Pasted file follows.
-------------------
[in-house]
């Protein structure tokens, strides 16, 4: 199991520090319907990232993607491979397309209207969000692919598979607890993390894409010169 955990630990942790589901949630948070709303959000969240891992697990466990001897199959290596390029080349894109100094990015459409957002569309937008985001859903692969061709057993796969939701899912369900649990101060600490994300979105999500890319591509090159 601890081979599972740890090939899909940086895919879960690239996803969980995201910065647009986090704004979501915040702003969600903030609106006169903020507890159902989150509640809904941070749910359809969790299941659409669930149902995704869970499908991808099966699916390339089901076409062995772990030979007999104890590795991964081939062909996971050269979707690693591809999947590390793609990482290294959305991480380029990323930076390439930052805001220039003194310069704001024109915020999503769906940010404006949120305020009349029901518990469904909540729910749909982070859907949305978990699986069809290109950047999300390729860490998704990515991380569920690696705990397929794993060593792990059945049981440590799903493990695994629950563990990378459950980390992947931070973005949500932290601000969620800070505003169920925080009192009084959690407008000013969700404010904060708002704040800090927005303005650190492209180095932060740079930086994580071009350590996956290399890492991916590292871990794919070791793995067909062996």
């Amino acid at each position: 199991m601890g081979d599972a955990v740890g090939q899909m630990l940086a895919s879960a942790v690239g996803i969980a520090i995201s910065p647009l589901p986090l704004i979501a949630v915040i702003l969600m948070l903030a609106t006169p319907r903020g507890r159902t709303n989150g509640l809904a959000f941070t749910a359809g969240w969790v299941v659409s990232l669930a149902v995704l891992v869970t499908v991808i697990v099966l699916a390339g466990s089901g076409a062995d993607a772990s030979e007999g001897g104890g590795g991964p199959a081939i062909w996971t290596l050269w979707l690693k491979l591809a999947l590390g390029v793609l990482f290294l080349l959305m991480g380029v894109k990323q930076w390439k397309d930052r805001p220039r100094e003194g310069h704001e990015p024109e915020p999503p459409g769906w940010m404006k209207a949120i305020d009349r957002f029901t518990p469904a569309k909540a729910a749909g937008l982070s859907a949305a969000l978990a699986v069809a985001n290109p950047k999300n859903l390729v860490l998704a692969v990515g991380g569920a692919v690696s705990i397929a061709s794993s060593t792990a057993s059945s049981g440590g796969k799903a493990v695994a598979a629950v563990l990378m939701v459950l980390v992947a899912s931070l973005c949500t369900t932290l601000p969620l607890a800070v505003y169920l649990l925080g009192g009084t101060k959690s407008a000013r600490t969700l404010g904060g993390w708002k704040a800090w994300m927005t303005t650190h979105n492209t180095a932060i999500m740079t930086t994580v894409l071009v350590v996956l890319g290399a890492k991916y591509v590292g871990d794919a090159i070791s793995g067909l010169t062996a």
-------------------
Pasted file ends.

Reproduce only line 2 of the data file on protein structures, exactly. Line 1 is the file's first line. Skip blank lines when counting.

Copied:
């Protein structure tokens, strides 16, 4: 199991520090319907990232993607491979397309209207969000692919598979607890993390894409010169 955990630990942790589901949630948070709303959000969240891992697990466990001897199959290596390029080349894109100094990015459409957002569309937008985001859903692969061709057993796969939701899912369900649990101060600490994300979105999500890319591509090159 601890081979599972740890090939899909940086895919879960690239996803969980995201910065647009986090704004979501915040702003969600903030609106006169903020507890159902989150509640809904941070749910359809969790299941659409669930149902995704869970499908991808099966699916390339089901076409062995772990030979007999104890590795991964081939062909996971050269979707690693591809999947590390793609990482290294959305991480380029990323930076390439930052805001220039003194310069704001024109915020999503769906940010404006949120305020009349029901518990469904909540729910749909982070859907949305978990699986069809290109950047999300390729860490998704990515991380569920690696705990397929794993060593792990059945049981440590799903493990695994629950563990990378459950980390992947931070973005949500932290601000969620800070505003169920925080009192009084959690407008000013969700404010904060708002704040800090927005303005650190492209180095932060740079930086994580071009350590996956290399890492991916590292871990794919070791793995067909062996």